The final stretch was easy enough and we tied in at the fuel dock at 8:30 a.m.

Tuesday, January 20, 2009

Snow on the palm trees

McClellanville is a very quiet place to stay. After a good night sleep, we woke up with rain, a gentle breeze and a thermometer stuck at 40.
we left at around 8:30 a.m. knowing that we only had 34 nm to go as we had planned to stop in Charleston for the night and then go outside and head for Jacksonville.
Well, the best plans are those that allow for changes.
The day turned out to be one of the most miserable ones so far. Although the temperature was not all that cold, we felt chilled to the bones and did not know how to keep ourselves warm enough to stay in the cockpit.
We finally arrived at the Charleston Municipal marina, luckily with a slack tide and less than 10 knots of wind on the nose, so coming alongside was very easy.
After tidying up the boat, starting the heater, and going through the after arrival routine, we decided to go out for dinner and try the Bubba Gum restaurant, in South Market Street.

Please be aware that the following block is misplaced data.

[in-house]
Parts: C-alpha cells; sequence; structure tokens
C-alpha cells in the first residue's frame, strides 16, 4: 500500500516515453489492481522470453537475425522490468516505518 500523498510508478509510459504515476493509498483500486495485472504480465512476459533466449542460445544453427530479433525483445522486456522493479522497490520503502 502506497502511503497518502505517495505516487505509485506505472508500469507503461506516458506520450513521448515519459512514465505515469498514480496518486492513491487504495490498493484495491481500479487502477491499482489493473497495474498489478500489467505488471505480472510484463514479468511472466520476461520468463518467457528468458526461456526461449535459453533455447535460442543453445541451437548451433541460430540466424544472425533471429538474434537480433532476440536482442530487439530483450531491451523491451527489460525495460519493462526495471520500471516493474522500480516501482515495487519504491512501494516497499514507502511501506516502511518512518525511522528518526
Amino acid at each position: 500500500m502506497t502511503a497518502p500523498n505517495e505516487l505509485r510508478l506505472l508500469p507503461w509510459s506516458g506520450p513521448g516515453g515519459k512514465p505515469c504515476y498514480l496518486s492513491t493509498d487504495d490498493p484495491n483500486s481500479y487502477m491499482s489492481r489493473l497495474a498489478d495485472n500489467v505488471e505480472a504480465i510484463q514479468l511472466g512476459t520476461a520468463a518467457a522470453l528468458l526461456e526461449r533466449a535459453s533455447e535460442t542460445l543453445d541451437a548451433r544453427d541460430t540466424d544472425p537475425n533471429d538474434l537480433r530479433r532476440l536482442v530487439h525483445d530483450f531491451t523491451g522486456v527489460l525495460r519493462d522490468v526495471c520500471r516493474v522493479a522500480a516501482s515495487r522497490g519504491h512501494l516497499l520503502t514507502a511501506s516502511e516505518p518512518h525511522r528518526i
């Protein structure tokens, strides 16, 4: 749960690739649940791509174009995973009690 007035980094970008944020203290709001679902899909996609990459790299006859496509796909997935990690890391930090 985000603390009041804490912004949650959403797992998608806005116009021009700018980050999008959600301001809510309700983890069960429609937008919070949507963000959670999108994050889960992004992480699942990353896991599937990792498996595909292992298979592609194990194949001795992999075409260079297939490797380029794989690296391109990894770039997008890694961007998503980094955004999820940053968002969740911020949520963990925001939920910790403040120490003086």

As we were waiting for a taxi cab at the entrance of the marina, snow flurries started to fall over the palm trees . . . .
We thought we were going South !

Monday, January 19, 2009

A quiet day at the office

Apart from the dense fog early this morning, this has been a very quiet day. We left the Bucksport marina after the fog had dissipated around 8:00 a.m. headed for McClellanville less than 50 nm away.
At first, the weather was really nice. Blue sky, no wind and temperature in the low 50s. A the day progressed, clouds came in and the wind went up a little bit from the SW, but it never became uncomfortable.